Psychotropic and anti-dementia treatment in elderly persons with clinical signs of dementia with Lewy bodies: a cross-sectional study in 40 nursing homes in Sweden

Iris Zahirovic, Gustav Torisson, Carina Wattmo, Elisabet Londos
BMC Geriatrics 2018 February 17, 18 (1): 50

BACKGROUND: Elderly persons with a dementia diagnosis often suffer from different neuropsychiatric symptoms (NPS) such as delusions, hallucinations, depression, anxiety, irritability and agitation. Currently, the medical treatment for NPS consists mostly of psychotropic medication such as hypnotics/sedatives, anxiolytics and antipsychotics. In elderly persons with dementia, usage of antipsychotics is less appropriate because of the risk of side effects such as parkinsonism, rapid cognitive decline, cerebrovascular events and finally mortality. Furthermore, elderly persons with dementia with Lewy bodies (DLB) are often hypersensitive to antipsychotics with numerous serious adverse events such as somnolence, sedation, extra-pyramidal symptoms, delirium and increased mortality. The aim of this study was to investigate the usage of psychotropics with a focus on antipsychotics and anti-dementia medication (according to the Anatomical Therapeutic Chemical Classification System) in elderly persons with clinical signs of DLB living in dementia nursing homes (NHs) in Sweden.

METHODS: Between 2012 and 2013, we applied a specially designed questionnaire that covered the clinical DLB features according to the consensus criteria of DLB. We also collected computerized medical lists from the Swedish National Medication Dispensing System from the same period. All dementia NHs (n = 40) in Malmö, the third largest city in Sweden, were covered. Of 650 eligible residents, 610 (94%) were included with 576 medical lists. The mean age was 86 years and 76% were women.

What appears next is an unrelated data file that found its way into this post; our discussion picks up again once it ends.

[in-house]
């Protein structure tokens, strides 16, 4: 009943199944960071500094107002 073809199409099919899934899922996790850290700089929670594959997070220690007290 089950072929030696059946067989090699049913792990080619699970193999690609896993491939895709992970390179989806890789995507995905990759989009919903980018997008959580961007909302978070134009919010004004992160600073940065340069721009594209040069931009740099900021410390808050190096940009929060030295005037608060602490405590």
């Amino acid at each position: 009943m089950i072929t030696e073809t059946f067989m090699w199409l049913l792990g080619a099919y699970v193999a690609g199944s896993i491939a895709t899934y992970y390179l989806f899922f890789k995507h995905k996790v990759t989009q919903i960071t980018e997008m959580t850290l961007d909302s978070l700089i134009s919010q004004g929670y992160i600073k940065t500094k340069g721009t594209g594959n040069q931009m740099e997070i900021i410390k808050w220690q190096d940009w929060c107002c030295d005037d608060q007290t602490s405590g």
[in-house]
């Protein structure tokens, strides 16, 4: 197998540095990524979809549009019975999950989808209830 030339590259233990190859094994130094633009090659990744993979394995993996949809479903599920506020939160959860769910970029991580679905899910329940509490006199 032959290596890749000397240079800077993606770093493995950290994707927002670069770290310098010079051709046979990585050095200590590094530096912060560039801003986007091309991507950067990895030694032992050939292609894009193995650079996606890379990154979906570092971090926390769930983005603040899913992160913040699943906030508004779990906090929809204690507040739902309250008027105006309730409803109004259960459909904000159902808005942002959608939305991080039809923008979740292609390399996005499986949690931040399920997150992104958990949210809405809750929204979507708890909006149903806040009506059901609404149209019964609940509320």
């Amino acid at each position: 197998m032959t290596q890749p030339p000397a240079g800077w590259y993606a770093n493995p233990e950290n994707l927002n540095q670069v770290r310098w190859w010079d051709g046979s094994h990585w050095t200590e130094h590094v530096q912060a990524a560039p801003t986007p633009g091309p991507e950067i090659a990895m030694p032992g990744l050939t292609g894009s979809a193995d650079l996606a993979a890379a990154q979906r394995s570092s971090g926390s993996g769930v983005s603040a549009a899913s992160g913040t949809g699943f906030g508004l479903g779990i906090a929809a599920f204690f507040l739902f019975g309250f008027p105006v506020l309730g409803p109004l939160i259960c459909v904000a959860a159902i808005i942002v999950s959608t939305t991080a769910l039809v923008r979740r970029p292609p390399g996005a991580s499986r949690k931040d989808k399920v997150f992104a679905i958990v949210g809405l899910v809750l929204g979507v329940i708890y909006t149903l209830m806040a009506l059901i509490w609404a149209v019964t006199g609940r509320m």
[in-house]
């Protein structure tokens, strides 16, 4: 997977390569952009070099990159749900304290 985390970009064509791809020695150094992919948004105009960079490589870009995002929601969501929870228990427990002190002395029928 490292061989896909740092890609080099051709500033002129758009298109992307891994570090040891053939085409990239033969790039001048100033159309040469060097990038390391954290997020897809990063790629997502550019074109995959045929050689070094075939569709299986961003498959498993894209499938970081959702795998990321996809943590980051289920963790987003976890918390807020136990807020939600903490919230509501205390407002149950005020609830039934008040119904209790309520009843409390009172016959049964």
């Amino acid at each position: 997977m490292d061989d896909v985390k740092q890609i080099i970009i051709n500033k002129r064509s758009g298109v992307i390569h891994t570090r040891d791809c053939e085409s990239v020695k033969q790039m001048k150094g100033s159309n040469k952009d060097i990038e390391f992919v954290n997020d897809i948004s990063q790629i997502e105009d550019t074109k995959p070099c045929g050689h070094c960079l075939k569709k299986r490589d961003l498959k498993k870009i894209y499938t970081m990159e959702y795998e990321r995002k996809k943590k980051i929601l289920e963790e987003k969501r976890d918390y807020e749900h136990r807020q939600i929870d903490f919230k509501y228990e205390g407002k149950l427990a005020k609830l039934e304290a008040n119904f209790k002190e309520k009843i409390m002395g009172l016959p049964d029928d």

RESULTS: Treatment with antipsychotics was seen in 22% of residents, hypnotics/sedatives in 41%, antidepressants in 50% and anxiolytics in 58%. We also found an increasing usage of antipsychotics from 25% to 43% in residents with the increasing number of DLB features. Anti-dementia medications were found in 45% of the elderly with a dementia diagnosis. However, residents with two or more DLB features had less anti-dementia medication (37%) than the rest of the dementia-diagnosed NH residents (62-69%).

CONCLUSIONS: Residents with 2-4 DLB clinical features in Swedish NHs receive an unfavourable medical treatment with high antipsychotic usage and insufficient anti-dementia medication. These findings show the importance of identifying elderly persons with DLB features more effectively and improving the collaboration with nursing care to provide better medical prescription.


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